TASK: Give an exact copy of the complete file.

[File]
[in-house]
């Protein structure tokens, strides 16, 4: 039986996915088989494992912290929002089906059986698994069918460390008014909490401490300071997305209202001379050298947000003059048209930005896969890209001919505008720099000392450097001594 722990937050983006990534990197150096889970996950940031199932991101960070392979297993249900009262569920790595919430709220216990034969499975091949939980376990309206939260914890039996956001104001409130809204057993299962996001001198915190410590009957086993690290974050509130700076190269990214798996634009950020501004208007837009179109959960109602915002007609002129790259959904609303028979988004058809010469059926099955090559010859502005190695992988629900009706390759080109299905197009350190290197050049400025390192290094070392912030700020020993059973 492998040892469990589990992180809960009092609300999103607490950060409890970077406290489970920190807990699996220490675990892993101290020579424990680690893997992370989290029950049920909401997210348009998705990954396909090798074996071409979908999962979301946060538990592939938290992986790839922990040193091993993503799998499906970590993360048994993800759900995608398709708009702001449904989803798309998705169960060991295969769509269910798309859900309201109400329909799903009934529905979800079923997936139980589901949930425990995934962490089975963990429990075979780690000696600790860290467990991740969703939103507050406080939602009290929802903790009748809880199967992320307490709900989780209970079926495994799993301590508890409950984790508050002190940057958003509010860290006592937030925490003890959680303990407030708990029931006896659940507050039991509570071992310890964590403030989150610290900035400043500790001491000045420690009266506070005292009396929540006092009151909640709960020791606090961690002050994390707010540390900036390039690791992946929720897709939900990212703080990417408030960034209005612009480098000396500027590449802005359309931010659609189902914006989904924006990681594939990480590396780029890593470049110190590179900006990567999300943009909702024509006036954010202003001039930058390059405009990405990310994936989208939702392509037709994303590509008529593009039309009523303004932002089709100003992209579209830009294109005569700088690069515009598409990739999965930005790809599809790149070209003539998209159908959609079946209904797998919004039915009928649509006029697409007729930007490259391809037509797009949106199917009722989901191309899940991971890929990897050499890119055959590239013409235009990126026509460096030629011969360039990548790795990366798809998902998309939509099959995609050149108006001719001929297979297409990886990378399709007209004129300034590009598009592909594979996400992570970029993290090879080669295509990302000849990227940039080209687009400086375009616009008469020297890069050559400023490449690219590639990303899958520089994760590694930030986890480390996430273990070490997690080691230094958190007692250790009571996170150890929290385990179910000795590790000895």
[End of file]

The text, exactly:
[in-house]
């Protein structure tokens, strides 16, 4: 039986996915088989494992912290929002089906059986698994069918460390008014909490401490300071997305209202001379050298947000003059048209930005896969890209001919505008720099000392450097001594 722990937050983006990534990197150096889970996950940031199932991101960070392979297993249900009262569920790595919430709220216990034969499975091949939980376990309206939260914890039996956001104001409130809204057993299962996001001198915190410590009957086993690290974050509130700076190269990214798996634009950020501004208007837009179109959960109602915002007609002129790259959904609303028979988004058809010469059926099955090559010859502005190695992988629900009706390759080109299905197009350190290197050049400025390192290094070392912030700020020993059973 492998040892469990589990992180809960009092609300999103607490950060409890970077406290489970920190807990699996220490675990892993101290020579424990680690893997992370989290029950049920909401997210348009998705990954396909090798074996071409979908999962979301946060538990592939938290992986790839922990040193091993993503799998499906970590993360048994993800759900995608398709708009702001449904989803798309998705169960060991295969769509269910798309859900309201109400329909799903009934529905979800079923997936139980589901949930425990995934962490089975963990429990075979780690000696600790860290467990991740969703939103507050406080939602009290929802903790009748809880199967992320307490709900989780209970079926495994799993301590508890409950984790508050002190940057958003509010860290006592937030925490003890959680303990407030708990029931006896659940507050039991509570071992310890964590403030989150610290900035400043500790001491000045420690009266506070005292009396929540006092009151909640709960020791606090961690002050994390707010540390900036390039690791992946929720897709939900990212703080990417408030960034209005612009480098000396500027590449802005359309931010659609189902914006989904924006990681594939990480590396780029890593470049110190590179900006990567999300943009909702024509006036954010202003001039930058390059405009990405990310994936989208939702392509037709994303590509008529593009039309009523303004932002089709100003992209579209830009294109005569700088690069515009598409990739999965930005790809599809790149070209003539998209159908959609079946209904797998919004039915009928649509006029697409007729930007490259391809037509797009949106199917009722989901191309899940991971890929990897050499890119055959590239013409235009990126026509460096030629011969360039990548790795990366798809998902998309939509099959995609050149108006001719001929297979297409990886990378399709007209004129300034590009598009592909594979996400992570970029993290090879080669295509990302000849990227940039080209687009400086375009616009008469020297890069050559400023490449690219590639990303899958520089994760590694930030986890480390996430273990070490997690080691230094958190007692250790009571996170150890929290385990179910000795590790000895």